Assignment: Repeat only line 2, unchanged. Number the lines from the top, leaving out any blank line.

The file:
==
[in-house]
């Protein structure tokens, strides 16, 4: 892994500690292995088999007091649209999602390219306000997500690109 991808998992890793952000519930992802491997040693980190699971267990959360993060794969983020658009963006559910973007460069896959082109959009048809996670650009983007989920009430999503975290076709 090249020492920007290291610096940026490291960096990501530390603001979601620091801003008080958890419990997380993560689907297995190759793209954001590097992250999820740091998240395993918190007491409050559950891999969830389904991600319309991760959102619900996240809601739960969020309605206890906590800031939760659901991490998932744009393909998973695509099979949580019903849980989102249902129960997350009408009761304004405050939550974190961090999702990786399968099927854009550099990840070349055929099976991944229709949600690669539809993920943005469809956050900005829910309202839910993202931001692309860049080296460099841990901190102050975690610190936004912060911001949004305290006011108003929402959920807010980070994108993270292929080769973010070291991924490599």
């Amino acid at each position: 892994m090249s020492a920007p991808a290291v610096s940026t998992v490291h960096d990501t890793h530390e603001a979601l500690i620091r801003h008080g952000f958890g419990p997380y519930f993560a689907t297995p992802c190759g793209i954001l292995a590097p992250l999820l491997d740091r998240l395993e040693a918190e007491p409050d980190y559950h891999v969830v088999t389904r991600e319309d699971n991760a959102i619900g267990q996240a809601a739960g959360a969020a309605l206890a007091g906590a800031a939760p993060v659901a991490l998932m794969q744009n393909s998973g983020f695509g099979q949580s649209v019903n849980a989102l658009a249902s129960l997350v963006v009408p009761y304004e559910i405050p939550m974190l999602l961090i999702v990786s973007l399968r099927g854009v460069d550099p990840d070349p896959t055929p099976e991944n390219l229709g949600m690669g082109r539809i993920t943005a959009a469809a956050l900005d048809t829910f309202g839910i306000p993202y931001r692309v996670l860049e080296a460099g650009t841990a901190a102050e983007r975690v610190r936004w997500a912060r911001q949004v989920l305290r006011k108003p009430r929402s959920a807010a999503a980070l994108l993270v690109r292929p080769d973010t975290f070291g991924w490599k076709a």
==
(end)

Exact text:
């Protein structure tokens, strides 16, 4: 892994500690292995088999007091649209999602390219306000997500690109 991808998992890793952000519930992802491997040693980190699971267990959360993060794969983020658009963006559910973007460069896959082109959009048809996670650009983007989920009430999503975290076709 090249020492920007290291610096940026490291960096990501530390603001979601620091801003008080958890419990997380993560689907297995190759793209954001590097992250999820740091998240395993918190007491409050559950891999969830389904991600319309991760959102619900996240809601739960969020309605206890906590800031939760659901991490998932744009393909998973695509099979949580019903849980989102249902129960997350009408009761304004405050939550974190961090999702990786399968099927854009550099990840070349055929099976991944229709949600690669539809993920943005469809956050900005829910309202839910993202931001692309860049080296460099841990901190102050975690610190936004912060911001949004305290006011108003929402959920807010980070994108993270292929080769973010070291991924490599």